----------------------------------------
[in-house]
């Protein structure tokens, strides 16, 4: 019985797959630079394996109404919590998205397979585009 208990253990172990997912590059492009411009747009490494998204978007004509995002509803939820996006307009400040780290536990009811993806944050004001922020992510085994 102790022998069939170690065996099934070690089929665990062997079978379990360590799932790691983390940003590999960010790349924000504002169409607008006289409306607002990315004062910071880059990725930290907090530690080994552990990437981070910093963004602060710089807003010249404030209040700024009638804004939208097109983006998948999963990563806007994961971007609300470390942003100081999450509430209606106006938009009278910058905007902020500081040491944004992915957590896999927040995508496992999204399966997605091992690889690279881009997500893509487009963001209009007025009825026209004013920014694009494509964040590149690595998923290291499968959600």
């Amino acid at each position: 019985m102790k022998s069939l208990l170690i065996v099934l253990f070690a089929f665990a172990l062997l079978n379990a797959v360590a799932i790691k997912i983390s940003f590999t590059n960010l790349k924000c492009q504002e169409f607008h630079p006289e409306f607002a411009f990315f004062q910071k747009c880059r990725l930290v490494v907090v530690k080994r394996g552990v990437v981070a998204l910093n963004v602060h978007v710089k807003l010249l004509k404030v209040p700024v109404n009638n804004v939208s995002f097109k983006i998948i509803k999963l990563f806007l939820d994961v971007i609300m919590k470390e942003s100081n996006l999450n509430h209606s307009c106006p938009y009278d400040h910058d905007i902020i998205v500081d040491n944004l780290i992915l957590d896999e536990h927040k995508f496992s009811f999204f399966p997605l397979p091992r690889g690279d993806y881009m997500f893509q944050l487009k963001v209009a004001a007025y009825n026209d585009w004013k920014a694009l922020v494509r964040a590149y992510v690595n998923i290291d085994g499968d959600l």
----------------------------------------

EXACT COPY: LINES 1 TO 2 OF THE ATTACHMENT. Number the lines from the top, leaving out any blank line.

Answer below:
[in-house]
């Protein structure tokens, strides 16, 4: 019985797959630079394996109404919590998205397979585009 208990253990172990997912590059492009411009747009490494998204978007004509995002509803939820996006307009400040780290536990009811993806944050004001922020992510085994 102790022998069939170690065996099934070690089929665990062997079978379990360590799932790691983390940003590999960010790349924000504002169409607008006289409306607002990315004062910071880059990725930290907090530690080994552990990437981070910093963004602060710089807003010249404030209040700024009638804004939208097109983006998948999963990563806007994961971007609300470390942003100081999450509430209606106006938009009278910058905007902020500081040491944004992915957590896999927040995508496992999204399966997605091992690889690279881009997500893509487009963001209009007025009825026209004013920014694009494509964040590149690595998923290291499968959600």